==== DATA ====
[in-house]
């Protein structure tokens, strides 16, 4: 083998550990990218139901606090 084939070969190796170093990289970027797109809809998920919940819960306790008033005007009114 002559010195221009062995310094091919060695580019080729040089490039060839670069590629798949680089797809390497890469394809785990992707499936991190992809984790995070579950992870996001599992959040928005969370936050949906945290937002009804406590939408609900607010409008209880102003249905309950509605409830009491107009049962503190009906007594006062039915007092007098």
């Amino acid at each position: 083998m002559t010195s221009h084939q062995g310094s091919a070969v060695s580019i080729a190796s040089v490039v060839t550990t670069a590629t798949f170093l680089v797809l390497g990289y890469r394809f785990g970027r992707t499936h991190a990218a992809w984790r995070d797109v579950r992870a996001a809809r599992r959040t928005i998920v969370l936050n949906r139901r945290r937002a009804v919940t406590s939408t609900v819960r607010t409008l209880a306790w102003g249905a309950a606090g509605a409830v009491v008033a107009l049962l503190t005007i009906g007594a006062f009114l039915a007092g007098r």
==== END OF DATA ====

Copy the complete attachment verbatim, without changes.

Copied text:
[in-house]
């Protein structure tokens, strides 16, 4: 083998550990990218139901606090 084939070969190796170093990289970027797109809809998920919940819960306790008033005007009114 002559010195221009062995310094091919060695580019080729040089490039060839670069590629798949680089797809390497890469394809785990992707499936991190992809984790995070579950992870996001599992959040928005969370936050949906945290937002009804406590939408609900607010409008209880102003249905309950509605409830009491107009049962503190009906007594006062039915007092007098």
């Amino acid at each position: 083998m002559t010195s221009h084939q062995g310094s091919a070969v060695s580019i080729a190796s040089v490039v060839t550990t670069a590629t798949f170093l680089v797809l390497g990289y890469r394809f785990g970027r992707t499936h991190a990218a992809w984790r995070d797109v579950r992870a996001a809809r599992r959040t928005i998920v969370l936050n949906r139901r945290r937002a009804v919940t406590s939408t609900v819960r607010t409008l209880a306790w102003g249905a309950a606090g509605a409830v009491v008033a107009l049962l503190t005007i009906g007594a006062f009114l039915a007092g007098r």